Is Top 25% a Poor Class Ranking?

Discussion in 'Coast Guard Academy - USCGA' started by USCGA_2018, Oct 1, 2013.

  1. USCGA_2018

    USCGA_2018 Member

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    DS is applying for class of 2018. He attended AIM; He has 4 years of AFJROTC; Two summer sessions of COLS at the Citadel (one as a cadre and flight commander); He already has 8 CR hrs of calculus and physics from Virginia Commonwealth University; He lettered in two varsity sports and has been JV captain twice and varsity captain once; His SAT scores are 2050 w/ a 770 Math; He is the XO of his JROTC Corps; President Mu Alpha Theta; Captain Academic Bowl team; and GPA is 4.44 weighted and 3.81 un-weighted.

    I assume that most of what is listed above is fairly commonplace for the CGA and will not be overly impressive, but hopefully adequate. In any case, here's the bad news. He is only ranked 96 out of 383 (Top 25%). It is really bothering him. His high school is a US News & World Report Gold Medal HS. Whether you subscribe to the rankings or not, they put DS's school in the top 500 Nationally (2%) based on college readiness. There just ridiculously high GPAs at his school. I mean absurdly high GPAs. Students take PE in the summer so they can add more weighted classes during the year. They also take early bird classes (come in at 6:30AM) so they can take an 8 class load in order to boost the GPA. It's crazy.

    I applaud the efforts and results of these driven students, but many are not involved in extra curricular activities at all. DS plays school sports, club sports, ROTC, lifeguards, etc... in addition to maintaining his grades. He has loved AFJROTC and all that it has taught him. One of his proudest moments was when the Academic Bowl team qualified for National JLAB event at George Mason University.

    Looking back now, the JROTC is non-weighted and cost DS .17 in GPA. His 4.44 could have been a 4.61 which would have moved him to about Top 15%. Two B's in 4 years of Spanish didn't help either! I have read that many colleges are placing less emphasis on class rank and looking for demonstrated interest.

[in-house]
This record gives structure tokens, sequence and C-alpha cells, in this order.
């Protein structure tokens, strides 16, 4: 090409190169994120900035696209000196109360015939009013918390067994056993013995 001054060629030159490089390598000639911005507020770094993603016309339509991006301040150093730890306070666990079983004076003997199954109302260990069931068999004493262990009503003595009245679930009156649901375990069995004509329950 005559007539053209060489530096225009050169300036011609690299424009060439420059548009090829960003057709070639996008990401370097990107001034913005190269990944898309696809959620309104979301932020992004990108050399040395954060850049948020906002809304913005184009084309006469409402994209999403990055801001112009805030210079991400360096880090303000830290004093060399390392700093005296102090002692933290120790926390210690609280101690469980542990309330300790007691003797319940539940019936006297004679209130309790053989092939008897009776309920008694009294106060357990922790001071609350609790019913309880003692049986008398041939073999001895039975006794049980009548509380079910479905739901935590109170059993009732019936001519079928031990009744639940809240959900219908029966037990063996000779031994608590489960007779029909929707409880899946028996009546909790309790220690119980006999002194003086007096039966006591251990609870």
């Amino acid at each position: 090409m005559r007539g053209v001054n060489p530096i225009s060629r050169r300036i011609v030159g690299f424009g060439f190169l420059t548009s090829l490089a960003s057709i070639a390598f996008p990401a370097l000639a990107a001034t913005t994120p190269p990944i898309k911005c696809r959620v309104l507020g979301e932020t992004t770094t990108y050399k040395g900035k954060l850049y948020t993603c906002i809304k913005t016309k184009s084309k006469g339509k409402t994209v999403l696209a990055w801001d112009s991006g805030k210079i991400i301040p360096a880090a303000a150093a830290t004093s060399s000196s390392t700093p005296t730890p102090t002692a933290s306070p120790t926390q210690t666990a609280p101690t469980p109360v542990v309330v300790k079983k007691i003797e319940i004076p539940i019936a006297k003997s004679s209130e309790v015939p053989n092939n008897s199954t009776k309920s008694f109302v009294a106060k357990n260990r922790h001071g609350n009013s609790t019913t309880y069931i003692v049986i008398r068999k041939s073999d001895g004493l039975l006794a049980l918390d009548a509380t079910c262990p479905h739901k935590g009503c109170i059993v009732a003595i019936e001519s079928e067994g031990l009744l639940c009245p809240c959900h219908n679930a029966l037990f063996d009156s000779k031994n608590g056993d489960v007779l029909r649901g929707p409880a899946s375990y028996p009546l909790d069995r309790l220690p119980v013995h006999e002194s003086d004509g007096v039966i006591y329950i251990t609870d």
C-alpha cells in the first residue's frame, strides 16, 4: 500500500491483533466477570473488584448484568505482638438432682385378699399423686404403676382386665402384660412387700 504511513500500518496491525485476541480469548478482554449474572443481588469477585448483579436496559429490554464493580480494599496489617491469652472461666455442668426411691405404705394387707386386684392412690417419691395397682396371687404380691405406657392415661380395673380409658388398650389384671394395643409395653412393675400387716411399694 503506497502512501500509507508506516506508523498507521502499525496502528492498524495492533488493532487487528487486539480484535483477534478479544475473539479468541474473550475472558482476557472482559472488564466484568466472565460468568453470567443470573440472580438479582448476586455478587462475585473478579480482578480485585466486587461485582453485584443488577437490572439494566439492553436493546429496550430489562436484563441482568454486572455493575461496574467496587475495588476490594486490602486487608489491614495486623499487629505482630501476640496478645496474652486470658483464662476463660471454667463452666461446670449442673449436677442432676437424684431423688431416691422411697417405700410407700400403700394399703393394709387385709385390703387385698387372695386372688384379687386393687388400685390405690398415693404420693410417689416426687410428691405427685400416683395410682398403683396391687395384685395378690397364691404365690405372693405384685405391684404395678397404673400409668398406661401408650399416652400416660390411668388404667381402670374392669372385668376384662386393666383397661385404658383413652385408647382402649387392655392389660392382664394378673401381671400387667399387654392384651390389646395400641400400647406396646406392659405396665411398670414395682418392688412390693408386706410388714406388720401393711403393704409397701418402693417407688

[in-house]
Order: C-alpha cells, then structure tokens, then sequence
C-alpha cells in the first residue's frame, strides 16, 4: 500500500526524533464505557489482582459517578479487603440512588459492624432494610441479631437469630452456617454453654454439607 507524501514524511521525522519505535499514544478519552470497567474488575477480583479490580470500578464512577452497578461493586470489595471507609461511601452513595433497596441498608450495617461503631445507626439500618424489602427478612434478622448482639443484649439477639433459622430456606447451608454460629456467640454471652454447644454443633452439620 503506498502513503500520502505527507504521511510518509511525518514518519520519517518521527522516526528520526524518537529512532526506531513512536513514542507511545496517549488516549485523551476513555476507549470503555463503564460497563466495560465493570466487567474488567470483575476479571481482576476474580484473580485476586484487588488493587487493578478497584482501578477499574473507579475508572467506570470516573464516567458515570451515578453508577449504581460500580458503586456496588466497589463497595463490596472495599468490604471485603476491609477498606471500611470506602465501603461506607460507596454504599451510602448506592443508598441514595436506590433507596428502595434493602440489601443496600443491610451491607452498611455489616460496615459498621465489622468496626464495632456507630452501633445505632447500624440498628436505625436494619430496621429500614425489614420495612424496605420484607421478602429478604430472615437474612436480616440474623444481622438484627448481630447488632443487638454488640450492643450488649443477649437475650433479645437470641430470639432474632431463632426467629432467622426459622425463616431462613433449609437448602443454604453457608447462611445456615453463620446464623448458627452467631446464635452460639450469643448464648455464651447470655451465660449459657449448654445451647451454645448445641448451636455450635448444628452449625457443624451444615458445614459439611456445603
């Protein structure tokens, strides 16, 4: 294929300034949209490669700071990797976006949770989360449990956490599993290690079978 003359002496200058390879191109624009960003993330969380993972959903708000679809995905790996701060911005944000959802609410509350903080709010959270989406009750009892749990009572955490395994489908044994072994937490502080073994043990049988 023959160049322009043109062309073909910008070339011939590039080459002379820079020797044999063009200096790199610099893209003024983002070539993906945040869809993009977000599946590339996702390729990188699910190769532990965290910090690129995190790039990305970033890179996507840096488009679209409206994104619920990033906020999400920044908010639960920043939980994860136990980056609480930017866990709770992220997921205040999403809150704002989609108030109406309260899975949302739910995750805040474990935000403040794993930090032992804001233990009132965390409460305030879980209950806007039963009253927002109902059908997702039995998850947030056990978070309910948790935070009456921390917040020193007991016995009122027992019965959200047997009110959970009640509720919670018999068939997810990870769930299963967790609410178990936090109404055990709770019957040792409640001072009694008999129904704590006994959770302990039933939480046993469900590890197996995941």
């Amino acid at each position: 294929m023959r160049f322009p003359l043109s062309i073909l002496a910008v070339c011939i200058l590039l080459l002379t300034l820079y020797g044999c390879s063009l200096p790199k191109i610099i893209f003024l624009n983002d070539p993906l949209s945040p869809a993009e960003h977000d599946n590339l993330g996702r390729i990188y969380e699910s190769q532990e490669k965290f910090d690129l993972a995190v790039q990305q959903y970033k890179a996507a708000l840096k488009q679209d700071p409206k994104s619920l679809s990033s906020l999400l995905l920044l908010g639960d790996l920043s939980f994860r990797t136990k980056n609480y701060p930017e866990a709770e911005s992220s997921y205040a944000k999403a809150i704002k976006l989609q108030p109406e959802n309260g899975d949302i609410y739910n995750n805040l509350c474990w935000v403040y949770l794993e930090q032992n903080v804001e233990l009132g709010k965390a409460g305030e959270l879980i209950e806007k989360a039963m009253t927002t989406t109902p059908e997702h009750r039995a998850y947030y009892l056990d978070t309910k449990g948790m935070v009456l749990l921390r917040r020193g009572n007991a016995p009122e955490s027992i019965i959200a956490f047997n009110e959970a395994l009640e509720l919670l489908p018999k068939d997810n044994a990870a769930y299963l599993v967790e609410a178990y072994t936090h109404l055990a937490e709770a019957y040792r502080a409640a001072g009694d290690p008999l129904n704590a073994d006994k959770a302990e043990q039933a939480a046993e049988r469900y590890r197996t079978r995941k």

Before I whine anymore about the Class Rank... How important is it? Is a mere Top 25% a deal breaker for DS's application?

    Since learning there will not be an LOA, I'm afraid panic is setting in. Not for DS, but for me. When you see your child start down this path at such a young age with such resolve and determination it is absolutely nerve racking to know that the decision is out of your hands and that you've done all you can do (to this point anyways).

    Funny or perhaps sad, I somehow feel that posting here somehow helps. I guess it's just therapeutic. Then again, I did learn about the 5 LOAs and the Genesis Program from visiting here.
     
  2. trackandfield08

    trackandfield08 USCGA 2014

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    First item: Not being awarded an LOA is not the end of the world. Very few applicants to every class are awarded an LOA. I was not awarded one and I will (hopefully) be graduating in 7 months time.

    Second: Class Rank is not everything, especially in a competitive high school such as your DS's. I had 125 kids in my high school, I was ranked number 11 with a 4.2 weighted GPA. My high school this year was ranked as a Grade D (as in awful) school in the state of NJ. Yet I was still accepted. I like to think I was accepted for the reason that your son is such a strong applicant (IMPO), I was well rounded, did well academically, played sports, was involved in several ECs, and held a couple of leadership positions.

    Is Top 25% Class Rank a poor ranking? I would argue in a school as competitive as your son's, no. The AOs do take the difficulty of the school into account.
     
  3. grevar

    grevar CGA Admissions Partner

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    While I am certainly no expert, from all that I've read, they do consider the ranking and academic standing of the school. I know the Guidance Counselor will be asked to submit some statistics specific to your son's school and these statistics tell a lot about how kids do there and how competitive things are.